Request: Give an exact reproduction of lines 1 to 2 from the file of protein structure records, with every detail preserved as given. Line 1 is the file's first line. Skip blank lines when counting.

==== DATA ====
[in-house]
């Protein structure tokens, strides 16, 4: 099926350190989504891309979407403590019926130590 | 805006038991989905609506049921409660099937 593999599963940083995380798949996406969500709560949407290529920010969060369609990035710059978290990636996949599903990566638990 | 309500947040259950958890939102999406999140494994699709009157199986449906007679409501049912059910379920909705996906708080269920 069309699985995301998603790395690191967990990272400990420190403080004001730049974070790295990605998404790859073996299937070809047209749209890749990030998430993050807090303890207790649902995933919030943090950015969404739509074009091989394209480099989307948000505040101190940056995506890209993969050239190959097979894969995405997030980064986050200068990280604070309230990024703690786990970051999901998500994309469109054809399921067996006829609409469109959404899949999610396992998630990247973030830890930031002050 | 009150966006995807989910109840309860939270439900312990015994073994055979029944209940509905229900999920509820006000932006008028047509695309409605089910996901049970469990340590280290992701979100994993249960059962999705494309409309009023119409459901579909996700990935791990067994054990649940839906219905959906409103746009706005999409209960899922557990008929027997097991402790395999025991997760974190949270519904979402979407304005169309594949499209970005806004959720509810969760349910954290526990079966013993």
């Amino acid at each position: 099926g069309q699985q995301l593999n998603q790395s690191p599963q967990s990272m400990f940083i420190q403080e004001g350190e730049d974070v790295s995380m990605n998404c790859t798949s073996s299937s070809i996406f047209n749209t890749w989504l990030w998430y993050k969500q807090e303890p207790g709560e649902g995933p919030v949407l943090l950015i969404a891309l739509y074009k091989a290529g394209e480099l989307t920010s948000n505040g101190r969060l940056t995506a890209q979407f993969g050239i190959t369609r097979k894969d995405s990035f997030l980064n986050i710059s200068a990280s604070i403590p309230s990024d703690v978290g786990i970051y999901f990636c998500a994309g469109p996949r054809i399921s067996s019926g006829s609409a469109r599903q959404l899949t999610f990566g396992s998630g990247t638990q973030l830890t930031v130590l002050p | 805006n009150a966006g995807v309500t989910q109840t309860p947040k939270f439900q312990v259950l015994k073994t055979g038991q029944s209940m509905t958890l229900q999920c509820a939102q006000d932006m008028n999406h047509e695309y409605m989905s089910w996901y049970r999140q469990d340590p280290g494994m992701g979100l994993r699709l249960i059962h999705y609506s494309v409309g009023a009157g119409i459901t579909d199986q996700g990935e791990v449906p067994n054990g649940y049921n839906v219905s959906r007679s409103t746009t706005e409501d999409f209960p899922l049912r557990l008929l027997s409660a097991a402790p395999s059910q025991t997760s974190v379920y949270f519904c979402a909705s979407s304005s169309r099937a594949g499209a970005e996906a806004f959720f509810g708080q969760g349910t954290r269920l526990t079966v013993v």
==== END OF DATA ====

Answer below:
[in-house]
């Protein structure tokens, strides 16, 4: 099926350190989504891309979407403590019926130590 | 805006038991989905609506049921409660099937 593999599963940083995380798949996406969500709560949407290529920010969060369609990035710059978290990636996949599903990566638990 | 309500947040259950958890939102999406999140494994699709009157199986449906007679409501049912059910379920909705996906708080269920 069309699985995301998603790395690191967990990272400990420190403080004001730049974070790295990605998404790859073996299937070809047209749209890749990030998430993050807090303890207790649902995933919030943090950015969404739509074009091989394209480099989307948000505040101190940056995506890209993969050239190959097979894969995405997030980064986050200068990280604070309230990024703690786990970051999901998500994309469109054809399921067996006829609409469109959404899949999610396992998630990247973030830890930031002050 | 009150966006995807989910109840309860939270439900312990015994073994055979029944209940509905229900999920509820006000932006008028047509695309409605089910996901049970469990340590280290992701979100994993249960059962999705494309409309009023119409459901579909996700990935791990067994054990649940839906219905959906409103746009706005999409209960899922557990008929027997097991402790395999025991997760974190949270519904979402979407304005169309594949499209970005806004959720509810969760349910954290526990079966013993």